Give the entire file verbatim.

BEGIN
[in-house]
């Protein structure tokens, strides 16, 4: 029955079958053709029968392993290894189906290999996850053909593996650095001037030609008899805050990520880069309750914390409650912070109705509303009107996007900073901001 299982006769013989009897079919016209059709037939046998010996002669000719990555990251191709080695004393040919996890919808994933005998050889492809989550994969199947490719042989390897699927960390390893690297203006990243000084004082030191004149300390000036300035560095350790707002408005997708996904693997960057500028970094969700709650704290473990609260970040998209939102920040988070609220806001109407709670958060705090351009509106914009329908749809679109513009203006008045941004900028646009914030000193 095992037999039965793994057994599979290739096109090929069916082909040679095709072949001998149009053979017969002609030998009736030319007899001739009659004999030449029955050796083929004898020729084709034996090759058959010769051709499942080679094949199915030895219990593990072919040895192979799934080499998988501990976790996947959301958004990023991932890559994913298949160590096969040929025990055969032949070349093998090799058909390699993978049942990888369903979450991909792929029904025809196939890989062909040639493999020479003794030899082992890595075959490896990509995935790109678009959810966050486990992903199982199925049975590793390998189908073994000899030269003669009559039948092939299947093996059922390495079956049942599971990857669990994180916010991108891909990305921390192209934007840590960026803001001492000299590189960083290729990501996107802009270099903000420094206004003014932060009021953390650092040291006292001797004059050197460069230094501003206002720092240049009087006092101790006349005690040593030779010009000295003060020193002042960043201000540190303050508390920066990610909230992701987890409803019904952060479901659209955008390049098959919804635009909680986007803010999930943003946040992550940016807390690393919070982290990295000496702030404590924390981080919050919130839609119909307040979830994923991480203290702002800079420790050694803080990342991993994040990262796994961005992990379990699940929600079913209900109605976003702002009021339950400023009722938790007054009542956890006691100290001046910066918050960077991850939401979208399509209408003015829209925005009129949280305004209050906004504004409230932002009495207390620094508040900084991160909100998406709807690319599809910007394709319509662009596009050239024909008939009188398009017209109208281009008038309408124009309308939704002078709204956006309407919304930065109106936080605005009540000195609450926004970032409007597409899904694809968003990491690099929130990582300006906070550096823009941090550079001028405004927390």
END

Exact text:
[in-house]
């Protein structure tokens, strides 16, 4: 029955079958053709029968392993290894189906290999996850053909593996650095001037030609008899805050990520880069309750914390409650912070109705509303009107996007900073901001 299982006769013989009897079919016209059709037939046998010996002669000719990555990251191709080695004393040919996890919808994933005998050889492809989550994969199947490719042989390897699927960390390893690297203006990243000084004082030191004149300390000036300035560095350790707002408005997708996904693997960057500028970094969700709650704290473990609260970040998209939102920040988070609220806001109407709670958060705090351009509106914009329908749809679109513009203006008045941004900028646009914030000193 095992037999039965793994057994599979290739096109090929069916082909040679095709072949001998149009053979017969002609030998009736030319007899001739009659004999030449029955050796083929004898020729084709034996090759058959010769051709499942080679094949199915030895219990593990072919040895192979799934080499998988501990976790996947959301958004990023991932890559994913298949160590096969040929025990055969032949070349093998090799058909390699993978049942990888369903979450991909792929029904025809196939890989062909040639493999020479003794030899082992890595075959490896990509995935790109678009959810966050486990992903199982199925049975590793390998189908073994000899030269003669009559039948092939299947093996059922390495079956049942599971990857669990994180916010991108891909990305921390192209934007840590960026803001001492000299590189960083290729990501996107802009270099903000420094206004003014932060009021953390650092040291006292001797004059050197460069230094501003206002720092240049009087006092101790006349005690040593030779010009000295003060020193002042960043201000540190303050508390920066990610909230992701987890409803019904952060479901659209955008390049098959919804635009909680986007803010999930943003946040992550940016807390690393919070982290990295000496702030404590924390981080919050919130839609119909307040979830994923991480203290702002800079420790050694803080990342991993994040990262796994961005992990379990699940929600079913209900109605976003702002009021339950400023009722938790007054009542956890006691100290001046910066918050960077991850939401979208399509209408003015829209925005009129949280305004209050906004504004409230932002009495207390620094508040900084991160909100998406709807690319599809910007394709319509662009596009050239024909008939009188398009017209109208281009008038309408124009309308939704002078709204956006309407919304930065109106936080605005009540000195609450926004970032409007597409899904694809968003990491690099929130990582300006906070550096823009941090550079001028405004927390």